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Home Room (2002)
Surprising in several ways
This film looks like it's going to be a stock, script-o-matic, type thing but manages to take nice twists in plot and dialog along the way, Admittedly, some of it is format but most of it is excellent writing. The best thing is the casting for the principles. The two of them deliver perfect performances. This would not have been easy because of some of the unevenness in the script. In parts, they are called on to do highly cliché lines and tears, which is hard to do without letting that sort of thing spill over into the unexpected and unusual parts of the film. They do this admirably and the film moves nicely. In fact, the somewhat cliché sections help the film by suggesting you relax and go along with a predictable format and then surprises you. There's no "didn't see that coming" ending, but you are kept from knowing the ending anyway until you get there. Highly recommended.
Beg to differ with the festival viewers
Maybe it's the air at film festivals, but I just watched it on DVD last night (it was released at Blockbuster early)and though I was looking forward to it, found it dull, lifeless, bland, and worst of all, wrong.
I should admit I am a college professor and thought I would enjoy a film which was supposed to be a comedy about college professors. This was no _Groves of Academe_ or anything close. In the film, the writing professor urges his students to "write about what you know" (and old and tired chestnut, to be sure, but not bad advice) and yet Mike Million seems to know nothing about the academic life, tenure, publications, etc., and in fact, seems to have learned about academic life from watching television shows about high school teachers (including the faculty lounge, old deans with bow ties, etc.) Then again, I've never taught at Bowdoin or Bryn Mawr, so maybe it's really like that there... but I doubt it.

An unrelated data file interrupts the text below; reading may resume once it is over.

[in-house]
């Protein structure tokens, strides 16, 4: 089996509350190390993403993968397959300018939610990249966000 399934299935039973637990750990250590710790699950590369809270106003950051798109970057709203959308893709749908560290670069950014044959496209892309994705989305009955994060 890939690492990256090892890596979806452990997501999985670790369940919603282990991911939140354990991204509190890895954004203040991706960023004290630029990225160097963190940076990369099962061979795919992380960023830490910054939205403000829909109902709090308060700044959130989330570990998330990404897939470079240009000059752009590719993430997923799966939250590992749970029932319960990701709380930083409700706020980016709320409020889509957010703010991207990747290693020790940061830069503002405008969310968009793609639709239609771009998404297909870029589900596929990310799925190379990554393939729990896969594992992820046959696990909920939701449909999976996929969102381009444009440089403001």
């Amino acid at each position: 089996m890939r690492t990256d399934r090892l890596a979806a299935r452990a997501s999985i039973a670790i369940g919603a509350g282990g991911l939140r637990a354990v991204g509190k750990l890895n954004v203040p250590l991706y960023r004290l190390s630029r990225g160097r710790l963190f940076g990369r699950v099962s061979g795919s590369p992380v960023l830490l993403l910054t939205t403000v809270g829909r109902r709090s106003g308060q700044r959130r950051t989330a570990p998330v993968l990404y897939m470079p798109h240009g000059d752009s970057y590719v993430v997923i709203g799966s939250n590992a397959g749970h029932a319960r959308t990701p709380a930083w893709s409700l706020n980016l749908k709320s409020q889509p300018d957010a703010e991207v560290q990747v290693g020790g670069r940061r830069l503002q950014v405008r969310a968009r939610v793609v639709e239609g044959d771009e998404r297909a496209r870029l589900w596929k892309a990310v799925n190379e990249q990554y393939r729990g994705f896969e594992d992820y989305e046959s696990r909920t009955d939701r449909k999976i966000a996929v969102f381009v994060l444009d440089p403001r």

Not to say there aren't internecine battles and personal squabbles among faculty, there certainly are, but they don't look like this. Admittedly, there are a few chuckles here and there (much of it from an extended gag about Bigfoot) but when the film deliberately tries to be funny (e.g., erotic poetry club) it falls flat. Overall, it has a quiet, dignified tone to it, which may help it appear to be artsy, and the use of beautiful, Hollywood versions of college (all stone buildings and oak paneled interiors) give it a sense of class, I would give it a miss.
Unless herbal erectile pills strike you as absolutely hilarious.
King of the Gypsies (1978)
Worth a look... and a listen.
A great small movie, with a not unusual plot, some nice and some OK acting, very nice direction and photography and most of all, a fantastic soundtrack -- Stephane Grappelli (a gypsy jazz violinist who played with Django Rinehardt) does incredibly fine gypsy style music - worth it for this alone! Also fun to see a young, dishy Susan Sarandon and a very young Eric Roberts in this movie. Judd Hirsh is great playing a counter to his usual sweet image (or gruff old guy a la "I'm not Rappaport"). In this movie, Hirsh is positively evil. A great peek into a unique culture of traveling people who have been vilified and chased all over the world.
Yadon ilaheyya (2002)
An exercise in pseudo-reference
It's not plot driven, OK; it's not a character study, fine; there's no action, alright; there's no point, hmmm...
Maybe it's supposed to represent the boredom and absurdity of living in Palistine and parts of Israel these days in a state of violence, petty disagreements, deep rooted hostility, etc. But mostly it's long, long scenes of nothing happening - or things which look like they're dripping with meaning (a checkpoint tower crashing to the ground, an Arafat balloon floating into Jerusalem, a crouching tiger women deflecting bullets into a halo) but when you try to derive some meaning, there's no there there.
Bonus: you can watch this film in fast forward and it will make absolutely no difference except that it might be slightly less boring.